What is the poverty rate for families with fewer than 2 workers? And what is the poverty rate for families with 2 or more workers? 

The side-by-side comparison suggests the same effects from the overall distribution of poverty for households with fewer than two workers, but the pattern is much less pronounced for families with more earners. Once again, to help control for that regional effect, we asked

How do the poverty rates for families with more and fewer workers compare across the country?

Generally speaking, the new map is not substantially different than yesterday's. Across the country, families with two or more workers are substantially better off than those without, suggesting that the disparity is more national than regional. But there are two differences of note. (1) The extreme results at both ends of the spectrum freckling the center of the country have lessened greatly, helping us read the map as a meaningful pattern rather than a collection of case-by-case particulars per county. And (2) by and large the intensity of the disparity between families with more earning workers and those with fewer is notably greater. 

For quick comparison: here are the maps from Part 1 and those from the previous atlas entries on poverty and single-parent families.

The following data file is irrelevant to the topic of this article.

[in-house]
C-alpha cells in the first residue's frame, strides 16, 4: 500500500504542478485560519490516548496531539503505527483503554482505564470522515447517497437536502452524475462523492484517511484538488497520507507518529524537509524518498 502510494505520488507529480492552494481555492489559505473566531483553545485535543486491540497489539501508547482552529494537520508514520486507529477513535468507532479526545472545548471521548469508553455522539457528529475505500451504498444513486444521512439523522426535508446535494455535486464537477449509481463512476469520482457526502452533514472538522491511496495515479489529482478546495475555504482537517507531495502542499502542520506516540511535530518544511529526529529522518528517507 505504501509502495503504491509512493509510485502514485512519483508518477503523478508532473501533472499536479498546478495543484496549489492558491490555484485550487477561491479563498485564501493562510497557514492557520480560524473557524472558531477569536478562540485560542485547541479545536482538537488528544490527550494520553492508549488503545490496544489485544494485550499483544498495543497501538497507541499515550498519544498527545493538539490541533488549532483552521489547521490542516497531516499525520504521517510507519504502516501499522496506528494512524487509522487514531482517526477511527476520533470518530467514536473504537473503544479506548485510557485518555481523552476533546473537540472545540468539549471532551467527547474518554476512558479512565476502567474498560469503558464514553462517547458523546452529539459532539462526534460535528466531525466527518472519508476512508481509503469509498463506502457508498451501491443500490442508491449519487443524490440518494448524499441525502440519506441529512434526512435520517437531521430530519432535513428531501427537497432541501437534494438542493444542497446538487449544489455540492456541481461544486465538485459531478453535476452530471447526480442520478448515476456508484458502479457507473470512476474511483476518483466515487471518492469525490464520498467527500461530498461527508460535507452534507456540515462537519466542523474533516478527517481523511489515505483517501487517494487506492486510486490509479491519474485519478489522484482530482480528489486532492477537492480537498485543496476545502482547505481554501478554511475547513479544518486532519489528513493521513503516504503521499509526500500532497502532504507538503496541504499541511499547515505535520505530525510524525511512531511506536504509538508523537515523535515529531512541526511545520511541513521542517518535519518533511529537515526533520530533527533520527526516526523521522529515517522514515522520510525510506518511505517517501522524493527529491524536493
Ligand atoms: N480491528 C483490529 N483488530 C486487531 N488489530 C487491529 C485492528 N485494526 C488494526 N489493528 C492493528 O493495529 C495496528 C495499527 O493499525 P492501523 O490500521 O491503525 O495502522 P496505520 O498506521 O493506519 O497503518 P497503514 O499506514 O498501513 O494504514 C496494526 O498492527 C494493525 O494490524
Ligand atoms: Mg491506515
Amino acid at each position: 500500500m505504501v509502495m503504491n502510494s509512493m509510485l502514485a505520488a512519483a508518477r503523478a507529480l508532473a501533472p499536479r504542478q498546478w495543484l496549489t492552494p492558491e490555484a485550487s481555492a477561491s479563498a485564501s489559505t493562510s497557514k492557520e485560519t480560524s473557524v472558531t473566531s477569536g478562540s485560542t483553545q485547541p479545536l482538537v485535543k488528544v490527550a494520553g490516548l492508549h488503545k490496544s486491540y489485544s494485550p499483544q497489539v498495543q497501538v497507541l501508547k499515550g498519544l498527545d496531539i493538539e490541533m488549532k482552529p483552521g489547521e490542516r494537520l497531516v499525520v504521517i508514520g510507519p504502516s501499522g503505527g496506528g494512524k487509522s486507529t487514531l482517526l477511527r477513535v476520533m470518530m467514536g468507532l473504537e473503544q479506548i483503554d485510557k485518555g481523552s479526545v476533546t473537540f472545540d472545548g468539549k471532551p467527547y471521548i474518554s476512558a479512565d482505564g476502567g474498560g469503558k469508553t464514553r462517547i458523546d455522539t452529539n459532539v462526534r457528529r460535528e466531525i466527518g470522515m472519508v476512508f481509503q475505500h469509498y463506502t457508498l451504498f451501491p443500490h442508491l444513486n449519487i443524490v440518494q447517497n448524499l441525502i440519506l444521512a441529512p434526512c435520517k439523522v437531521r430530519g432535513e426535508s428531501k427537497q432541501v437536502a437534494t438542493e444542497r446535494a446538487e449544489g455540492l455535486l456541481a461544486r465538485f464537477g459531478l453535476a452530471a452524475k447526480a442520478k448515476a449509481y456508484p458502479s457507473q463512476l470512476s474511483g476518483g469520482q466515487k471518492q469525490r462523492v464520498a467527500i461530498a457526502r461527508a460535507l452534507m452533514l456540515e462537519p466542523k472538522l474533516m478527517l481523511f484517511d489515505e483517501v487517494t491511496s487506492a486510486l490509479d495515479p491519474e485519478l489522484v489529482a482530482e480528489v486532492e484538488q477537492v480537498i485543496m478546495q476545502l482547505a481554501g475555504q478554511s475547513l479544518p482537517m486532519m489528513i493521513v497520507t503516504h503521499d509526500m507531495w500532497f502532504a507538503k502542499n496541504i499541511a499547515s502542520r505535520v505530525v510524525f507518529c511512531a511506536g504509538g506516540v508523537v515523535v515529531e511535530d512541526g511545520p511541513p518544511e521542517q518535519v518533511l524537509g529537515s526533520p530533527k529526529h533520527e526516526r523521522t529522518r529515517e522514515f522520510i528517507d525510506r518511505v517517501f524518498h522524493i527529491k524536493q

Santorum on Poverty & "Broken Homes" (Part 1)

"I suspect that the vast majority of the 22% [of children] living in poverty are living in broken homes. [...] The reason the middle is hollowing out, the reason people aren't able to rise, is fundamentally a breakdown of the family structure in America and the consequence of that."

On Tuesday, July 21, 2015 on PBS News Hour with Judy Woodruff
Sources: PBS, PBS News Hour YouTube 

The Context: Rick Santorum sees rebuilding the American family and rebuilding the American economy as an inseparable pair. He calls the structure and characteristics of "family" into question when asked his proposals for addressing recent findings on child poverty which include that there are more children living in poverty today than during the Recession. In his response, he references Robert Putnam and Charles Murray (among other books, they are the respective authors of Bowling Alone and Losing Ground) as well as his own book It Takes A Family. In short, his answer to the question of childhood poverty is policies which "reknit" and "help stabilize and support stronger families."